Endometriosis: The shame women feel has got to stop

As 1 in 10 women are affected by endometriosis, we take a look at the terrifying history behind the disease and how we’re now only raising awareness

10% of women have endometriosis, a little-discussed condition caused by tissue similar to that of the uterus lining growing elsewhere in the body.

This creates a chronic inflammatory reaction that causes pain during periods, sex, bowel movements and urination, as well as feelings of fatigue, nausea and depression. It’s often misdiagnosed, leading to many years of unnecessary pain and difficulty among women, as well as shame – so let’s tear down the stigma. 

900BC: Adjusting the uterus with a ladder

The Ancient Greeks (12th–9th centuries BC) were behind ideas as pivotal to human history as the Olympics and democracy. They were also leaders in medicine. 

To ease the pain of endometriosis, a woman was tied to a ladder, then turned upside down. The ladder would then be shaken. This was believed to ‘adjust the uterus back into position’.

1860: Abnormal tissue around the uterus discovered 

Born in 1804, Austrian pathologist Karl Freiherr von Rokitansky studied medicine at the University of Prague.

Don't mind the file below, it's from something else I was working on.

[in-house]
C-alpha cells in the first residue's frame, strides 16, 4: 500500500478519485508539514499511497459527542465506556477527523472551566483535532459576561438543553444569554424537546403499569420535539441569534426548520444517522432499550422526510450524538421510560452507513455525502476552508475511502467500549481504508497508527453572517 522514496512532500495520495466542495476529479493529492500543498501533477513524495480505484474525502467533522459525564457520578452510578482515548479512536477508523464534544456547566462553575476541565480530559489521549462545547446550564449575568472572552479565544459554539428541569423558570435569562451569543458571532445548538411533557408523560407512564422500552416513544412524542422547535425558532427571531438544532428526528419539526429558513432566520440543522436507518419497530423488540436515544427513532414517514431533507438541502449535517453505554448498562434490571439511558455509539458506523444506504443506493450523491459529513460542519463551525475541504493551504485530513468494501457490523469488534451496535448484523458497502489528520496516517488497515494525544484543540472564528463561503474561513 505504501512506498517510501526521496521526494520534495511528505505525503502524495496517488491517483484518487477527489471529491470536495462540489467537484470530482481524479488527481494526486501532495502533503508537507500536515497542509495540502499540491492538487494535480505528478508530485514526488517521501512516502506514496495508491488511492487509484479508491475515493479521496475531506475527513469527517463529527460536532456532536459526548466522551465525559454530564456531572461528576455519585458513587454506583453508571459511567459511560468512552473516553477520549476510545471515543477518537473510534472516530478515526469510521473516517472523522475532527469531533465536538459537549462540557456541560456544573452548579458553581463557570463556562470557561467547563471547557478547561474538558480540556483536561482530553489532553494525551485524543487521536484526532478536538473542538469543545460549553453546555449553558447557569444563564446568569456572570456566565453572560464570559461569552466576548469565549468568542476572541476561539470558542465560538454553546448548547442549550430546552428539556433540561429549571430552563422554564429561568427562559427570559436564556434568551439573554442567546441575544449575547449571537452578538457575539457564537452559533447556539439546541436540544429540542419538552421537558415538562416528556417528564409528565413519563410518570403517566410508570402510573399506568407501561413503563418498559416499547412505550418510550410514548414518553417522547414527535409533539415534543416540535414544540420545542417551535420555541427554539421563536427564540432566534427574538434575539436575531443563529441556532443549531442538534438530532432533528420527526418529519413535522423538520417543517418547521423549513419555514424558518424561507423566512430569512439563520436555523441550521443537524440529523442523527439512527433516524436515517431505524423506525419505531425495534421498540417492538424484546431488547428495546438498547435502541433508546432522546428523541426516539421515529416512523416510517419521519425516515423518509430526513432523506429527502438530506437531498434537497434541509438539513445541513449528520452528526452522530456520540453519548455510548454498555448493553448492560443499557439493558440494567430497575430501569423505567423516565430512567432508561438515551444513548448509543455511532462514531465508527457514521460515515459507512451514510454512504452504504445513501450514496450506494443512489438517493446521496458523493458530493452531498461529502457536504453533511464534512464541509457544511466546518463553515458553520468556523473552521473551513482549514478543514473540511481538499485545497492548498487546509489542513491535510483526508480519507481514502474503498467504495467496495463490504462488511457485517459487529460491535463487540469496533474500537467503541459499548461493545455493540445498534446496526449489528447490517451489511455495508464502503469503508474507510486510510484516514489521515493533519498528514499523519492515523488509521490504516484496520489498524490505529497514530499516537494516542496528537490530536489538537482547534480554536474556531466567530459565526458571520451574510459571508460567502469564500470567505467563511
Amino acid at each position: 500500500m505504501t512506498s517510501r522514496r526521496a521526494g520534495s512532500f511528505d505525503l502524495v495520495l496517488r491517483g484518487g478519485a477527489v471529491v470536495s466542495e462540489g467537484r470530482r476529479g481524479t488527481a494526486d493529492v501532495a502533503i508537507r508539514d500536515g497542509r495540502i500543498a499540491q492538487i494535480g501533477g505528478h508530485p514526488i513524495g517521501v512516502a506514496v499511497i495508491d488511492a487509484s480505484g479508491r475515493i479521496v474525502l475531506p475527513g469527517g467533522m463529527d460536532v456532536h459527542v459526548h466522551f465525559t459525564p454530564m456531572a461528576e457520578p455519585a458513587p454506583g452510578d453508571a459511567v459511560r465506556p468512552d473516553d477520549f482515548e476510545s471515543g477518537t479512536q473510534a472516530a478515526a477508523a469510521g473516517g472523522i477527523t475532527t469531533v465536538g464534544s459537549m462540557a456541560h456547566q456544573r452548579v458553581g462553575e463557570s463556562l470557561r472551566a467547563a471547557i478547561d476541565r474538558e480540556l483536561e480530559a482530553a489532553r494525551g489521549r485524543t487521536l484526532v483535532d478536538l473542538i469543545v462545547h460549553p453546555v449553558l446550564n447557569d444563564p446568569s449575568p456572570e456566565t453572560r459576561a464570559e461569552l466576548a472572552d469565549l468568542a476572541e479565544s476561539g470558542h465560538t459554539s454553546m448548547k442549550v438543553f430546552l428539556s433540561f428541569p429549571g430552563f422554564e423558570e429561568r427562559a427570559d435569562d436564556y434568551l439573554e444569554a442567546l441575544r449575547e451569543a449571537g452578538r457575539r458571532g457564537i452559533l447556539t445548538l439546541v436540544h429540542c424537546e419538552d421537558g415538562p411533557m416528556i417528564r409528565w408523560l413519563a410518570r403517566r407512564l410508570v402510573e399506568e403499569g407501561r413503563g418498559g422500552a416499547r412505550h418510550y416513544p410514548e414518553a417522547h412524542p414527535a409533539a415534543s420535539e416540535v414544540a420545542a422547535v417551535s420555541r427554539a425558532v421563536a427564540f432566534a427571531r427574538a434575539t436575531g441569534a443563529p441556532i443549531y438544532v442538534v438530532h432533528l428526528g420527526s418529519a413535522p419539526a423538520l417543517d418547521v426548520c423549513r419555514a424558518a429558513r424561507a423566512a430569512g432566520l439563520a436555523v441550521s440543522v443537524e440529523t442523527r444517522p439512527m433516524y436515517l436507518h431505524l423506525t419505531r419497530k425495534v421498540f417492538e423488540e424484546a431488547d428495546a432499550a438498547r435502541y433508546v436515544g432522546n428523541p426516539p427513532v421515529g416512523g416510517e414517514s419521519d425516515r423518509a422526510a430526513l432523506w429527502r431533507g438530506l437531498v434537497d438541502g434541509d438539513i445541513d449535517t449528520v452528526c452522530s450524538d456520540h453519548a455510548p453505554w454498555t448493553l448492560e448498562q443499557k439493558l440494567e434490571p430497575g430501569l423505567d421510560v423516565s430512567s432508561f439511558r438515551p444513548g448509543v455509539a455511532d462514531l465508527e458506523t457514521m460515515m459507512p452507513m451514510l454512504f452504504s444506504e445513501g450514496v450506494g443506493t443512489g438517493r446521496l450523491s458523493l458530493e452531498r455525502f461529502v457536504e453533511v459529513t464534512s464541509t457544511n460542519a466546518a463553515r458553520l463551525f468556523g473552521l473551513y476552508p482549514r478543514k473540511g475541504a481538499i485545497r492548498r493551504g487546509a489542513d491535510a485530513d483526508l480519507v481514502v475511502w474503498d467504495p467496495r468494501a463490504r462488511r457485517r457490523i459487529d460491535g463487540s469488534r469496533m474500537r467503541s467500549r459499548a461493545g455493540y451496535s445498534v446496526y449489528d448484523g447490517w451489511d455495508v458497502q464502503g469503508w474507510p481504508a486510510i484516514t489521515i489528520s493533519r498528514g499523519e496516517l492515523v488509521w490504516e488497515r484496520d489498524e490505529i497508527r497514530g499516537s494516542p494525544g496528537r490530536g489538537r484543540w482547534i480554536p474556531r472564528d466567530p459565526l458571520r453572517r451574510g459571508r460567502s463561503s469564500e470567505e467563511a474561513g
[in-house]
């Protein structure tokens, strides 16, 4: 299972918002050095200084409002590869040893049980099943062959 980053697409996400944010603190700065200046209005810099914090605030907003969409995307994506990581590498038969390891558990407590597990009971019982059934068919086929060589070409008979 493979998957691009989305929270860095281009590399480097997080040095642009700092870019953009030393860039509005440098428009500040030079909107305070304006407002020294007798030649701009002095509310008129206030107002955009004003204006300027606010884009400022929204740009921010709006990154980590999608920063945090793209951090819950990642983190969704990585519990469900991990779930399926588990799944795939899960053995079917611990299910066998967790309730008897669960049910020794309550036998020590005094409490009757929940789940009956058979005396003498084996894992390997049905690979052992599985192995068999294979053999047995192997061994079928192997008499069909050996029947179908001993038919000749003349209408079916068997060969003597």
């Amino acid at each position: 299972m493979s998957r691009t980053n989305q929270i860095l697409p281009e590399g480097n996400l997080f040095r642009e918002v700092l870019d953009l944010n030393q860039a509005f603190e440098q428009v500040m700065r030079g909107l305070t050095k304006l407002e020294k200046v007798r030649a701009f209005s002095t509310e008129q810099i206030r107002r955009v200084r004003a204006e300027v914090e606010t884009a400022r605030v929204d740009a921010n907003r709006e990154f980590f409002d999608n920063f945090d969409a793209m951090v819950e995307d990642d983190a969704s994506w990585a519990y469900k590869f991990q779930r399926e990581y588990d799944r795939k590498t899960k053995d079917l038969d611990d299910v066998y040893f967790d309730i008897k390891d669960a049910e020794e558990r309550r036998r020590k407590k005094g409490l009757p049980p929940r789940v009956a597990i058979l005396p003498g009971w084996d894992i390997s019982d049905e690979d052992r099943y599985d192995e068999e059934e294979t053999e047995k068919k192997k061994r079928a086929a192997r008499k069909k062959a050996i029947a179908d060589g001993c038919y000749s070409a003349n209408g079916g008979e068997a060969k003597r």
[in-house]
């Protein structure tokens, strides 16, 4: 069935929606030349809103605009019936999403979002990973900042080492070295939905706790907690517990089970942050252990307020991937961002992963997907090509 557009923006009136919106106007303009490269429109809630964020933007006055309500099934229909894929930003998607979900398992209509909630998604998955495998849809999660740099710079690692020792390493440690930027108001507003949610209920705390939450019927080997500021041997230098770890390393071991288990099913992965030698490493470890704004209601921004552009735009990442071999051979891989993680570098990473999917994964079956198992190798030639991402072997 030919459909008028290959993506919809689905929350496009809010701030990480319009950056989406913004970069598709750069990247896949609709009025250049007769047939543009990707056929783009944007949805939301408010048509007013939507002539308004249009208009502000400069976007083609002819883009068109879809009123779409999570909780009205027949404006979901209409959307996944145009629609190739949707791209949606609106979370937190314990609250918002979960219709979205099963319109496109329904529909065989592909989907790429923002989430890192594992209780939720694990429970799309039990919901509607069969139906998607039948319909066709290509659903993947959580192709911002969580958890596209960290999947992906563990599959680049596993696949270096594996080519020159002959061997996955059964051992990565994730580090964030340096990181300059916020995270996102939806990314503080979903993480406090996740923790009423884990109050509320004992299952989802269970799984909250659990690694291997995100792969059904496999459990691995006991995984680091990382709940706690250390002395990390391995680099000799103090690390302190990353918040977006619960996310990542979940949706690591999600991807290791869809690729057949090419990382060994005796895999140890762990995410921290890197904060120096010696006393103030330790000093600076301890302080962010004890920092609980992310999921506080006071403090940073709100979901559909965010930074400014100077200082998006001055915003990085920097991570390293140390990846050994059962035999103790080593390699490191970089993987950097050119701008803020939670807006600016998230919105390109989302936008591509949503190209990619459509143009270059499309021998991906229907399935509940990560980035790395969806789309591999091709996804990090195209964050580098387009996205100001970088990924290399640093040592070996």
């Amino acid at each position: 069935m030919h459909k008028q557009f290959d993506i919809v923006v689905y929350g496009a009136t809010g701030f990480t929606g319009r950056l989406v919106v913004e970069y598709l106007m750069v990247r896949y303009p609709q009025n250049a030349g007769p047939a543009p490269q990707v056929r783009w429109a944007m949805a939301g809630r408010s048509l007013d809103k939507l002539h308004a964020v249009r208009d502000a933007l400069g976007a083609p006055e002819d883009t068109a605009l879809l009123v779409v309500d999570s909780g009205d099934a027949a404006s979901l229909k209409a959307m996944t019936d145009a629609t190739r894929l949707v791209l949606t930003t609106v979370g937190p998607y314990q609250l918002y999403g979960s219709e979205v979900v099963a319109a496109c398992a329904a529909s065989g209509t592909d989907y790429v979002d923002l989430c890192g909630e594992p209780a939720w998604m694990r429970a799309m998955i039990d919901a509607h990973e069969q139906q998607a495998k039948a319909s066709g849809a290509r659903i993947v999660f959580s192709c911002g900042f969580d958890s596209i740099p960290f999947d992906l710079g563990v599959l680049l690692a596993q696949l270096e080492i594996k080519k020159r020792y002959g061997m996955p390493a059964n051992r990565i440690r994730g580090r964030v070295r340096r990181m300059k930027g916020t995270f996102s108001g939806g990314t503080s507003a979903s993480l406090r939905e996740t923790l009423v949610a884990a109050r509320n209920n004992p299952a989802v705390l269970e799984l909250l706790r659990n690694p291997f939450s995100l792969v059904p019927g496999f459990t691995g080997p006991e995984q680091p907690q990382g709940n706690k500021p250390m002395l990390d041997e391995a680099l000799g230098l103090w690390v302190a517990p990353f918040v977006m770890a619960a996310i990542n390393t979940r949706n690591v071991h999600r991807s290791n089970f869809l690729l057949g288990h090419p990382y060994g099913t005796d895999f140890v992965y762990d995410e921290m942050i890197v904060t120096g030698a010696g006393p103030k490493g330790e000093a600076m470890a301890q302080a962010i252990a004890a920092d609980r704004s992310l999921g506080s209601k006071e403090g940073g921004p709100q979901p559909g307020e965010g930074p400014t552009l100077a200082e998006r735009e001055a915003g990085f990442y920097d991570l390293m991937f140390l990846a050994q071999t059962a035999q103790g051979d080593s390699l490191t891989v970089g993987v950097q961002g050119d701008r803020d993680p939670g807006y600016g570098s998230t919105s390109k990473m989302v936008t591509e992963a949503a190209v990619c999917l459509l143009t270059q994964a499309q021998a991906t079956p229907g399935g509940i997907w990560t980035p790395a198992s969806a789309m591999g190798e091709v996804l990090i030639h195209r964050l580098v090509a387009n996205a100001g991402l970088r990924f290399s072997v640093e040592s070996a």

He went on to perform 30,000 autopsies in his career. In female patients, he studied abnormal tissue growth around the uterus, which led Rokitansky to detect endometriosis.

1862: Problematic young females

Neurologist Jean-Martin Charcot (1825-1893) visited the Salpêtrière, a French insane asylum where he came across women suffering from hystero-epilepsy – suspected nowadays as undiagnosed endometriosis. Charcot recorded that these women were treated as “problematic young females”, who had been abandoned “by their exhausted families”. The ward was said to be “the saddest at the Salpêtrière”.

1896: Freud’s manual stimulation devices

Freud diagnosed endometriosis-related symptoms as hysteria. He believed traumatic sexual experiences caused this during childhood and treated patients with hypnosis or vaginal massages. The latter was obviously more popular with women, but as male doctors found the process took so long, manual stimulation devices were used instead. 

2017: Doctors told to ‘Listen to women’

The healthcare sector has come a long way since ‘hysteria’, yet according to the UK’s National Institute for Health and Care Excellence (NICE), it takes up to eight years for a woman to be correctly diagnosed with endometriosis. NICE told doctors to ‘listen to women’.


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